It was common knowledge that each of the Casteñada hotels centered on a fairy-tale motif. I gathered this one was an homage to Gabrielle-Suzanne Barbot de Villeneuve’s La Belle et la Bête—Beauty and the Beast—and while I hated to admit it, something about it seemed not of this world. It was so lovely I could almost ignore the crowd of models and DJs, red-faced businessmen and whatever other brilliantly arrayed and ostensibly vapid creatures such beautiful places attracted.

Create a free account!

Sign up to see book details, our quick takes, and more.

By tapping "Sign up", you agree to Book of the Month’s Terms of use and Privacy policy.

Why I love it

The Last Tale of the Flower Bride is a very special breed of story.

To call it a gender-swapped Bluebeard isn’t inaccurate, but it is reductive. After all, the best fairy tale reimaginings do not simply pay homage to their source material but rewrite them so thoroughly that they can cast off the inspiration, exist without demanding any knowledge of it. In this way, any allusions to the original fable serve as delightful garnishes, while the work becomes its own meal.

This is what Roshani Chokshi does. And while there are certainly nods to Bluebeard—from the many iterations of the color to the deal Indigo extracts in exchange for her love, that the bridegroom must never pry into her past—the novel Chokshi gives us is so much more. She has managed to maintain the aura of a fable while creating something urgent and modern and thoroughly adult.

This is a love letter to the particular love that blooms between teen girls, where friendship tangles with obsession, as well as the lust that takes hold when we fall for someone we do not—cannot—truly know. A fairy tale that’s fermented, grown stranger and richer. Chokshi commands the senses with her lush prose, creating an intoxicating cloud, an experience at once visceral and intellectual.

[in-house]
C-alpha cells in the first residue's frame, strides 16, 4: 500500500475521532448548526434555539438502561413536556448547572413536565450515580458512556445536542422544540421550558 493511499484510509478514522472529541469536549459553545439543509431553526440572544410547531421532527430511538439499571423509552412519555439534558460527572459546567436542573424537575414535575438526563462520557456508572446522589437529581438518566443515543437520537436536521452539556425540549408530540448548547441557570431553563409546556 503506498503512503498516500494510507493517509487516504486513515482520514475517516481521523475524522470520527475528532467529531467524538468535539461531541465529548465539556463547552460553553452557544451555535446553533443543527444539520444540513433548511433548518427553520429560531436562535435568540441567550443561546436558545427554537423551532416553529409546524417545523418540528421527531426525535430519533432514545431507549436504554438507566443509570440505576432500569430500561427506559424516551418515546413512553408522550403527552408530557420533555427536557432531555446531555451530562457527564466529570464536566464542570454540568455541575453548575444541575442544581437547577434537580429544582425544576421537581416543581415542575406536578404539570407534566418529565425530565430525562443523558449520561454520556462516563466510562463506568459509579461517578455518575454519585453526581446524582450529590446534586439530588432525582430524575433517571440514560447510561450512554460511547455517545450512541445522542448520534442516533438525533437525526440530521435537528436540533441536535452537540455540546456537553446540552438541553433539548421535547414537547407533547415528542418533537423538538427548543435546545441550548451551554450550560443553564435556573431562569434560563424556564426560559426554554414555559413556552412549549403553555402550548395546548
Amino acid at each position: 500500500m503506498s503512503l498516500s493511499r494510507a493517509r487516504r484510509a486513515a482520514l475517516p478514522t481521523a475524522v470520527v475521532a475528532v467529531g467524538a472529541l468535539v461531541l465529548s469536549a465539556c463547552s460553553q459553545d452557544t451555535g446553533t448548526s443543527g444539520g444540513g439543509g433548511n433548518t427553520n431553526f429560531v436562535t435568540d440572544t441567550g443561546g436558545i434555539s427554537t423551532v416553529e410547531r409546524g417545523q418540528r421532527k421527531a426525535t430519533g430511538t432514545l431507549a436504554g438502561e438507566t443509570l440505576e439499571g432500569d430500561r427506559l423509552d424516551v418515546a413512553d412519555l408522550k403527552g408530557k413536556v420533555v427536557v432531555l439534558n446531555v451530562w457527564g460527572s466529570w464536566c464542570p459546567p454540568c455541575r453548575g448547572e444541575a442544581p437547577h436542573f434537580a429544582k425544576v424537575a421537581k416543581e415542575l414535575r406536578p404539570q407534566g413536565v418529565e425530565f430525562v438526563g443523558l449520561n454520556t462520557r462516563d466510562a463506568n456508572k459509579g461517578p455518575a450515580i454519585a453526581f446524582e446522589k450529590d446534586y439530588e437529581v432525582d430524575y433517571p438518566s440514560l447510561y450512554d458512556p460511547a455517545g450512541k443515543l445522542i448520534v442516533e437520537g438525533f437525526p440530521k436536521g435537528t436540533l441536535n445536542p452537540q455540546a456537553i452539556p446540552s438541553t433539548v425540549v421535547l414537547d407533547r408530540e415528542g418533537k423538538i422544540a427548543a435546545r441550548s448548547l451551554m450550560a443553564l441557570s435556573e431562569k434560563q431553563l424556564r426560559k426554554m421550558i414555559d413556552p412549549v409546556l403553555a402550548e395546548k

As a writer, this novel is a marvel.

As a reader, it is a decadent delight.

I didn’t want it to end. And yet, I couldn’t put it down.

Read less

Member ratings (3,250)

  • Katie B.

    Decatur, IN

    I was a little unsure of what I was going into but I absolutely loved it! Such a unique piece of literature and I’m just upset that it’s so short. I was so immersed in the story and loved till the end

  • Abby O.

    Mars Hill, ME

    Ok I won’t lie this book was weird, but I really loved it. I’m still not 100% sure what happened but that’s one of the things I loved, it’s somewhat left up to interpretation. Overall really good

  • Madison J.

    Chicago, IL

    So stunning, you’ll truly believe magic exists in the real world. It’s exquisitely gothic in all the best ways, with plot twists to rival a thriller. Absolutely loved the experience of reading this.

  • Cynthia S.

    Tucson, AZ

    This book was predictable in the way that myths, fairy tales and tragedies should be. The gothic descriptions of the living home, the otherworld, the bridegroom’s obsession with stories had me hooked!

  • Kendall H.

    Weston Lakes, TX

    I’m shook. I have read more books than you can imagine in my lifetime. This just became the best book I have ever read, and frankly I am not sure what to do with myself other than to come here & share

Create a free account!

Sign up to see book details, our quick takes, and more.

By tapping "Sign up", you agree to Book of the Month’s Terms of use and Privacy policy.